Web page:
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Studying the state of food in the nation’s prisons–and seeking to transform the experience of eating inside

It is time to re-examine the message we are currently sending to and about some of the most vulnerable members of our society through the prison food experience.

Food is an integral part of the human experience. Sitting down to a meal is part of being human, and sharing good food with others connects us. It nourishes us and communicates identity, relationships, and values. 

For people who are incarcerated, the unhealthy, unappetizing, and often inedible food in prison robs them of dignity, humanity, and health. People in prison are fed meals high in salt, sugar, and refined carbohydrates and low in nutrient-dense fruits and vegetables: a diet that everyone else has been advised to avoid for decades. The food on the tray is only one part of the problem: a hostile eating environment also has profound effects on physical and mental well-being. The adverse impacts of eating while incarcerated affect people long after their reentry into the community. And like every other aspect of mass incarceration, this is an issue of racial and economic justice. The prison food experience perpetuates patterns of poor health in lower-income communities of color where affordable healthy food is scarce and community members are disproportionately lost to prison.

After 18 months of fact-finding, Impact Justice’s Food in Prison Project team will soon release Eating Behind Bars: Ending the Hidden Punishment of Food in Prison—the first national investigation of its kind. This six-part report explores the inequities and troubling trends in prison food, centering the perspectives of people who have been incarcerated. It also examines food services policies and practices that affect more than 1.3 million people incarcerated in state prisons nationwide through original research. Eating Behind Bars shows how:

  • Incarcerated people are routinely humiliated by the experience of eating in prison, with both immediate and long-term consequences to physical and mental health.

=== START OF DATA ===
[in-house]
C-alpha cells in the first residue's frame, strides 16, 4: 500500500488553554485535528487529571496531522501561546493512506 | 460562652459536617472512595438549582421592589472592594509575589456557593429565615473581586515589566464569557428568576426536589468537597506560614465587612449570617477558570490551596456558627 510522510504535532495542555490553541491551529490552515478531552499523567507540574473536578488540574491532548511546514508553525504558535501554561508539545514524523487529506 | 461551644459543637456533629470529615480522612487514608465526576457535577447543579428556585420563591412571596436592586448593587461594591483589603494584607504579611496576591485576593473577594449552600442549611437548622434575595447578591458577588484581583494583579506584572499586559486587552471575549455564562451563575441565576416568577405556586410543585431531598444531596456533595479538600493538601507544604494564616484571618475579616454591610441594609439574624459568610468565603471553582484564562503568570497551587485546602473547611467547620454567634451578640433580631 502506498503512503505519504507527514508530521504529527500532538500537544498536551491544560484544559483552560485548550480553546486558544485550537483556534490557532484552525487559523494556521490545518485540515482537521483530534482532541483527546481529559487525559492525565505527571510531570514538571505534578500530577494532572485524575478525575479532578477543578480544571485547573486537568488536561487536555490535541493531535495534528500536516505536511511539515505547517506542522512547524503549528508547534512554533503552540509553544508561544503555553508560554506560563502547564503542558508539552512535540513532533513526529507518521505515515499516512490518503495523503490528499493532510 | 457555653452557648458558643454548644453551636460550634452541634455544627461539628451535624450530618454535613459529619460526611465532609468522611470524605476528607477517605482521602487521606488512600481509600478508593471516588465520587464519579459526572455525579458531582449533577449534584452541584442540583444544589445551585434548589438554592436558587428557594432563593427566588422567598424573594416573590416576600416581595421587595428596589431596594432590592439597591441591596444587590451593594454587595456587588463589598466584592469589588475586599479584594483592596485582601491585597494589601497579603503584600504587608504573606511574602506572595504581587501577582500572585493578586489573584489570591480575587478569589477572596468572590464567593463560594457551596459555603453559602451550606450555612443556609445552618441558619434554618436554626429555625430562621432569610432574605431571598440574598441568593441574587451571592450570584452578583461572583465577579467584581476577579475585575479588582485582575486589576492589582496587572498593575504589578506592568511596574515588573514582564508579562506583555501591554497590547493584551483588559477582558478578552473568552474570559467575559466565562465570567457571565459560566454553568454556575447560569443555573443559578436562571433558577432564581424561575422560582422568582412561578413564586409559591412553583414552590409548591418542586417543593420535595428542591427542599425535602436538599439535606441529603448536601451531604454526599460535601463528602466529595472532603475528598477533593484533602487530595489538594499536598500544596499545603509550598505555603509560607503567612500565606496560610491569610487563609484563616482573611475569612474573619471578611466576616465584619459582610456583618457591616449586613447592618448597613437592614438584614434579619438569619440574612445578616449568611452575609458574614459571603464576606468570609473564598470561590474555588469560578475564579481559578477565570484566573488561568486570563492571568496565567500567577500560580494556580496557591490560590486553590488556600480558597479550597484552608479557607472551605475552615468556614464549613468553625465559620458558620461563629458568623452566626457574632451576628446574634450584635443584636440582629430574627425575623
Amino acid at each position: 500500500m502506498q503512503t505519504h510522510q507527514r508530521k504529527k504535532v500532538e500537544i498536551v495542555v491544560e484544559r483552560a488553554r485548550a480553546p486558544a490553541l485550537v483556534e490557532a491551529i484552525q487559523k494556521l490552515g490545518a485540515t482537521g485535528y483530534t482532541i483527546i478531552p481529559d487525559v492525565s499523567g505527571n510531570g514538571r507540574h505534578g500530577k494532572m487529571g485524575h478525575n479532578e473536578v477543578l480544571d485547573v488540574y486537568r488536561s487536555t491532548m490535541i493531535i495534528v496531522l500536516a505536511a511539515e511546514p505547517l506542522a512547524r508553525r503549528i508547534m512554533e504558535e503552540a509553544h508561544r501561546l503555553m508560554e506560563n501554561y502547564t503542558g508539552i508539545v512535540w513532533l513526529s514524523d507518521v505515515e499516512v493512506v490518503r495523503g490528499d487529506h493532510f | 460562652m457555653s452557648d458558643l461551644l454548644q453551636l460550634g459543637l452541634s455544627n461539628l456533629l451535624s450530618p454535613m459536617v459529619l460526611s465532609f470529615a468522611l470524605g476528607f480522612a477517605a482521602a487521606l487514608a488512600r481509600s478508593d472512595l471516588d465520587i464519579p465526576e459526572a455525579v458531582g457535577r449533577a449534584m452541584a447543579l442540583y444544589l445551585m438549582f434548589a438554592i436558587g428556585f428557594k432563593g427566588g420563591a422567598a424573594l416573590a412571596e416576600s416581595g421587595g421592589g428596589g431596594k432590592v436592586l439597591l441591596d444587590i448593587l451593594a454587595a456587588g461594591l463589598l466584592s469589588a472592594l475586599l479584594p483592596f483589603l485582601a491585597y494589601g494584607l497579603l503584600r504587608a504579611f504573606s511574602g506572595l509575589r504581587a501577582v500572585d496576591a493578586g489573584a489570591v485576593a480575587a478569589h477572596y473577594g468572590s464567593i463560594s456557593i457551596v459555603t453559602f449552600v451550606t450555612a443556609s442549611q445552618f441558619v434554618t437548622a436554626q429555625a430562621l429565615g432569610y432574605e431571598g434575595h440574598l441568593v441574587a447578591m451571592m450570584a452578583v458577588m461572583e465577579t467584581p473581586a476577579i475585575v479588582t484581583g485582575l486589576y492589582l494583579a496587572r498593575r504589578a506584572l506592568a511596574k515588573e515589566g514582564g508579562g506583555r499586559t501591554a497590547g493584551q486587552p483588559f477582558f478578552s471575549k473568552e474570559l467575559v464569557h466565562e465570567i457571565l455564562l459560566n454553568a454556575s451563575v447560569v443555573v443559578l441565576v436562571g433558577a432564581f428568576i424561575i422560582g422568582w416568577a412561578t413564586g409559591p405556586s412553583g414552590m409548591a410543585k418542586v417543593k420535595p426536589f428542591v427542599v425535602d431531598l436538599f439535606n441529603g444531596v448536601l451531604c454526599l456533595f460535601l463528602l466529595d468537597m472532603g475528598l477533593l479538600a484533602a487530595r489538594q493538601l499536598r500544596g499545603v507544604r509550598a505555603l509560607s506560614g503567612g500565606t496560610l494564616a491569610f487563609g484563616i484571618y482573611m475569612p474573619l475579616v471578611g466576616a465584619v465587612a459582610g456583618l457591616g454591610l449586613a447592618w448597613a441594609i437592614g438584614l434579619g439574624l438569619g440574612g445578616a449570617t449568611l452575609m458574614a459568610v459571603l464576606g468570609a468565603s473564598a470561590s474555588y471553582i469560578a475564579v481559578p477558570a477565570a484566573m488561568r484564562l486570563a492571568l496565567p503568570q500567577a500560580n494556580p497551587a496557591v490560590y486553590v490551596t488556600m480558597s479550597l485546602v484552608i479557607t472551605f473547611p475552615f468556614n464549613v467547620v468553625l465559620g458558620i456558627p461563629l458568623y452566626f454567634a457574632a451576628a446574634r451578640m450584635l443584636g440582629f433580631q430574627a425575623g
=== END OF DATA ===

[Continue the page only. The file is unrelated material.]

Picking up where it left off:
• The current standards are unacceptably low. They sacrifice people’s health in favor of the lowest cost and highest efficiency.  
  • Increased transparency and accountability are crucial to system-wide change.

The prison food experience is yet another way the unjust, dehumanizing criminal justice system increases trauma and violence in our communities. Our goal is to use our research to frame a national dialogue and foster collaboration among a wide array of groups to bring about comprehensive and transformative change. Serving better quality food in prison supports goals everyone can agree on: 

  • Creating safer and healthier communities.
  • Spending less on healthcare.
  • Nurturing people’s potential for post release.

To kick off the next phase of the Food in Prison Project, a new partnership between Impact Justice and the UC Nutrition Policy Institute will work to increase access to California-grown produce and specialty crops among incarcerated people in California prisons. Funded by the California Department of Agriculture, this pilot project will include work with corrections leaders, legislators, and individuals who have recently been released from the California Department of Corrections and Rehabilitation to implement food systems practices that promote the health and well-being of incarcerated people while increasing the demand for locally grown crops.